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Hellions (2020-) #2 by Zeb Wells

Hellions (2020-) #2Hellions (2020-) #2 by Zeb Wells

My rating: 4 of 5 stars

I’m loving this series! It got off to a strong start and that continues here, and I really enjoy the team dynamic…by which I mean that this team is a disaster and they. quite literally, kill each other at the first opportunity. I’m wondering if Empath being shot in the head by a team mate is going to become a running joke (really couldn’t happen to a nicer bloke).

I love how Alex/Havok feels like he doesn’t belong with this bunch of crazies, and even says so himself…but it only takes the appearance of Madelyne Pryor to prove how wrong he is. Given everything he’s been through, Alex has issues, and it’s good to see a writer finally acknowledging that.

It feels like anything goes in this book and Zeb Wells strikes the right balance between darkly humorous and just plain dark. I mean, any book with the egg shaped Nanny as a team member can’t possibly take itself too seriously.

This does feel like a book for long time X-fans, but being a long time X-fan myself I’m hardly going to complain about that.

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Star Wars: Doctor Aphra (2020-) #2 by Alyssa Wong

Star Wars: Doctor Aphra (2020-) #2Star Wars: Doctor Aphra (2020-) #2 by Alyssa Wong

My rating: 5 of 5 stars

The first issue got us off to a great start, and this continues to get it right.

This is the kind of Aphra story I love, where there’s more than a hint of tomb raiding, Indiana Jones style archaeological adventure!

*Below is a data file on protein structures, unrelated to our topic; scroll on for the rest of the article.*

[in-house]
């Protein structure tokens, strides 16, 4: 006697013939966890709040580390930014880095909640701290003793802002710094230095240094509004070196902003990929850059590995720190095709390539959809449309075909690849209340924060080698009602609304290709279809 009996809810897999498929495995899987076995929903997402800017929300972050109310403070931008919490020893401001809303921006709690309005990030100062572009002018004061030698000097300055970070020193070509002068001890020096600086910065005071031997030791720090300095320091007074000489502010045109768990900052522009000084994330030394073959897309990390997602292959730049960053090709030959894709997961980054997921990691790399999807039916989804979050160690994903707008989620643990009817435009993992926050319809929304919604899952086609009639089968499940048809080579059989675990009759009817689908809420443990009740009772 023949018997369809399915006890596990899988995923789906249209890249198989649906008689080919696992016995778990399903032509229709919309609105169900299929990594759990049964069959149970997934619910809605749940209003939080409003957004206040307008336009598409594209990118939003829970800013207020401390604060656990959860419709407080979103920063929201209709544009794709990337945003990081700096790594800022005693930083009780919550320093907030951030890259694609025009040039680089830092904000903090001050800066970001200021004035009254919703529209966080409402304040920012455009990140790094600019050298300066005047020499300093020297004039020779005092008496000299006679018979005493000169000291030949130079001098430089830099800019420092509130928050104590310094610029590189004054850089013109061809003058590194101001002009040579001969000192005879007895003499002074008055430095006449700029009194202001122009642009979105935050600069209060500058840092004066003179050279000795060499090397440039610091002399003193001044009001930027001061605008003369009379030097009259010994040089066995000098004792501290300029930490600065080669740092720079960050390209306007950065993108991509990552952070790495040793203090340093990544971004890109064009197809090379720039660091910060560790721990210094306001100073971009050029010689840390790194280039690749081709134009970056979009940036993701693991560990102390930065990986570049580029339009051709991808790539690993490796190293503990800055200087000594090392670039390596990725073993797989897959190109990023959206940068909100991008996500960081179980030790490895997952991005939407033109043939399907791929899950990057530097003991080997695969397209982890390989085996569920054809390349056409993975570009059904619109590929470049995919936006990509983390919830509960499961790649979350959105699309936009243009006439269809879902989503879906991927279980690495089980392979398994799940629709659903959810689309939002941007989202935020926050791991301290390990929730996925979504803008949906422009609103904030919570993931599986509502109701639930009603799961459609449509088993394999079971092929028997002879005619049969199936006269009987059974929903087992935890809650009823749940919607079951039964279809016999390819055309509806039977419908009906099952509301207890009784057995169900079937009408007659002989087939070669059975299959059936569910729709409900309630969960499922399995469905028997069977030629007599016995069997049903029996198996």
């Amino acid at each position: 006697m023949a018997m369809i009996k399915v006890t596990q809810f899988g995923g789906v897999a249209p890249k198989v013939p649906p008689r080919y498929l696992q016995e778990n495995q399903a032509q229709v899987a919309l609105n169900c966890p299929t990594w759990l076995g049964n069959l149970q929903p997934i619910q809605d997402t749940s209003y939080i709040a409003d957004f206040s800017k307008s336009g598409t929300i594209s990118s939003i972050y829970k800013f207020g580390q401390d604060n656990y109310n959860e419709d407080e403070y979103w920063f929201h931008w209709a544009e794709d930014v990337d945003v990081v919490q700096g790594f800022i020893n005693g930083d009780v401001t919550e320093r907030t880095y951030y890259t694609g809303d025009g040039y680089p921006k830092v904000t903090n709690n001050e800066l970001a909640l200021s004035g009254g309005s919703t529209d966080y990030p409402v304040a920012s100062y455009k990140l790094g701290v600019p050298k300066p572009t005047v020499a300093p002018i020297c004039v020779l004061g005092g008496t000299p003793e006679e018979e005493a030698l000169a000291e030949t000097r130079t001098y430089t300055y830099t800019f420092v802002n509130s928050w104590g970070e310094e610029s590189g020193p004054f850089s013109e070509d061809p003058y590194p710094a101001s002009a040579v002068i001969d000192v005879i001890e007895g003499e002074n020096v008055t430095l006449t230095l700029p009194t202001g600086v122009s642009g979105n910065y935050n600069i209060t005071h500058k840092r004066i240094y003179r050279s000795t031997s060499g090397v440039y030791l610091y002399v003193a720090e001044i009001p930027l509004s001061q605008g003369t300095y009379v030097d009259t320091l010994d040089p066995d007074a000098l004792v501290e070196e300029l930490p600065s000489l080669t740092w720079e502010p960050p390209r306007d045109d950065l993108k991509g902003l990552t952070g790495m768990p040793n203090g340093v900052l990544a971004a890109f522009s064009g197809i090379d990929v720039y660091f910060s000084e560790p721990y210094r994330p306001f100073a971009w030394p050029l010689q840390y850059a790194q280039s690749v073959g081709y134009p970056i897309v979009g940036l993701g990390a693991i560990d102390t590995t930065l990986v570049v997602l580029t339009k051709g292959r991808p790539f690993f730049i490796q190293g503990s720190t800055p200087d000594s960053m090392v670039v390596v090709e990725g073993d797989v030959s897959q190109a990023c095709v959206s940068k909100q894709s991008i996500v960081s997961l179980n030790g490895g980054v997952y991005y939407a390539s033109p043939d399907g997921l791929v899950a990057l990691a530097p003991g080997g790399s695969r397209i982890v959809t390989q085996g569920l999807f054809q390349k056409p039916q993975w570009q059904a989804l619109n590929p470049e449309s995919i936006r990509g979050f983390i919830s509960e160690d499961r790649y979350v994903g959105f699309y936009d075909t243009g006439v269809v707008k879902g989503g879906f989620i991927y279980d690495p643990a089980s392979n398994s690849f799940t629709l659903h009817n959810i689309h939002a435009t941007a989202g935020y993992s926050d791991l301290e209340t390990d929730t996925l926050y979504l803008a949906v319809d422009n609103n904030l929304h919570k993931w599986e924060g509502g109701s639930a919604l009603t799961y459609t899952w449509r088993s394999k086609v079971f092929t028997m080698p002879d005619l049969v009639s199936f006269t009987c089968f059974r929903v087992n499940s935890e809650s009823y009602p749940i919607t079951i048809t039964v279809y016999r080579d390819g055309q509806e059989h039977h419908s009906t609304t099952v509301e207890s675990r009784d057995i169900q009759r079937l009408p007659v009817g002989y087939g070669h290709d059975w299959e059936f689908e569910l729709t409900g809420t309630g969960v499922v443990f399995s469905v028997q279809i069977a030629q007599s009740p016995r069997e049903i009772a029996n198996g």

But there’s also the usual Doctor Aphra wit, and hints at her complex relationships with pretty much everyone she ever comes into contact with.

Oh, and there are quite a few references to the High Republic too, to satisfy those of eager to find out more about that!

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Fantastic Four (2018-) #21 by Dan Slott

Fantastic Four (2018-) #21Fantastic Four (2018-) #21 by Dan Slott

My rating: 3 of 5 stars

I dropped FF a while back to make room for all the new X-Men books, but I picked this up because it’s an Empyre tie-in and I wanted to follow the story of the Skrull and Kree kids the FF picked up in Empyre: Fantastic Four #0.

This issue picks up their story after Reed and Sue ask Franlkin and Val to take them back to Earth while they deal with the Kree/Skrull fleet in orbit. I like Franklin and Val, and the two new kids, so I was happy to see that plot thread hadn’t just been dropped.

The kids prove too much to handle and so Val recruits Spider-Man and Wolverine as back up, but Wolverine sniffs that one of the kids, who’s transformed into a tiger, is a Skrull and so runs her through with his claws…and…sigh…I hate that |Wolverine is so often used by non-X-Men writers (and, to be fair, some X-Men writers) as an unthinking murderer. This is sloppy writing by Slott and could have been handled much better. There’s no reason why, if he needed the Skrull girl to be mortally wounded, that she couldn’t just have been harmed in the confusion of the battle.